Legal Hypothetical: Claim on inheritance under Family Law Act

AMANDA and Robert meet each other in their early 50s and begin dating.

After a few months, they consider themselves to be boyfriend and girlfriend.

After Robert’s mother passes-away, he decides to move-in with this father, so that he can look after him.

Shortly after moving-in, Robert invites Amanda to come and live with him and his father.

Amanda and Robert give the house a thorough clean-up before she moves in.

They don’t pay rent.

Unfortunately, after living together for six years, their relationship breaks down and they separate.

Later that year, Robert’s father passes-away and leaves the whole of his estate to Robert, including the house, now worth over $1 million.

Amanda files an Initiating Application in the Federal Circuit and Family Court of Australia, seeking orders that she receive $300,000 by way of a property settlement.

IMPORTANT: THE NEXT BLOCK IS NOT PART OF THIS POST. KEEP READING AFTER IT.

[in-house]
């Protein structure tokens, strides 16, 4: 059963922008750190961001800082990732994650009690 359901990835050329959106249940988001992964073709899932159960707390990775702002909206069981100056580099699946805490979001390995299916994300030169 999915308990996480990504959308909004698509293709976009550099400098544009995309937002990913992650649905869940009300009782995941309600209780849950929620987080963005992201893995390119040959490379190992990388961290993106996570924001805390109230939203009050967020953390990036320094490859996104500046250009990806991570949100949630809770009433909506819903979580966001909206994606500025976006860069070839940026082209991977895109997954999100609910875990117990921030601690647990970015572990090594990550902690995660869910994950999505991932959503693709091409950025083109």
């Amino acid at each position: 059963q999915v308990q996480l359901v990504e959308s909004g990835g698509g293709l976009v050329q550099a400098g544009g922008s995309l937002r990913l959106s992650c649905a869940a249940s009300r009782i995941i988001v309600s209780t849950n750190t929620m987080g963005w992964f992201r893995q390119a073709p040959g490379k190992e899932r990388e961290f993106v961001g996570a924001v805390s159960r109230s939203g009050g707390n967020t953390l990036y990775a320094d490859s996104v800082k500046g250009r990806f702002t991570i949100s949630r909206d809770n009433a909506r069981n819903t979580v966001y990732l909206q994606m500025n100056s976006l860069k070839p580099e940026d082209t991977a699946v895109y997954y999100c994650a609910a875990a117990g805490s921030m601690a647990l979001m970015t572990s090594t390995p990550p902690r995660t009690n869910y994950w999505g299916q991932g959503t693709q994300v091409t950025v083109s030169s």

The parties cannot agree on a reasonable compromise and the matter proceeds to a hearing.

The Court hears that at the commencement of their relationship, both parties were in modest financial circumstances and when they separated, they each had assets totalling just $50,000.

Amanda claims that she spent some 300 hours cleaning up and renovating Robert’s father’s home.

She says that she attended to the cooking and cleaning and his transportation needs.

Amanda claims that due to her contributions towards the relationship and in consideration of “future factors”, which include her limited income earning potential given her age and her suffering from back problems, it is “just and equitable” that she receives a benefit of an order in her favour, although she reduces her claim to $100,000.

The Court notes that the parties kept their financial affairs separate during their relationship and expresses concerns regarding the credibility of Amanda’s evidence.

Ultimately, the Court does not accept that Robert’s father’s house should automatically form part of the assets of the relationship and on the basis that Amanda had no contribution-based entitlement in the home, dismisses her claim.

Email Manny Wood, Principal Solicitor at TB Law at or call him on (02) 66 487 487.

This column cannot be relied upon as legal advice.

By Manny WOOD, Solicitor

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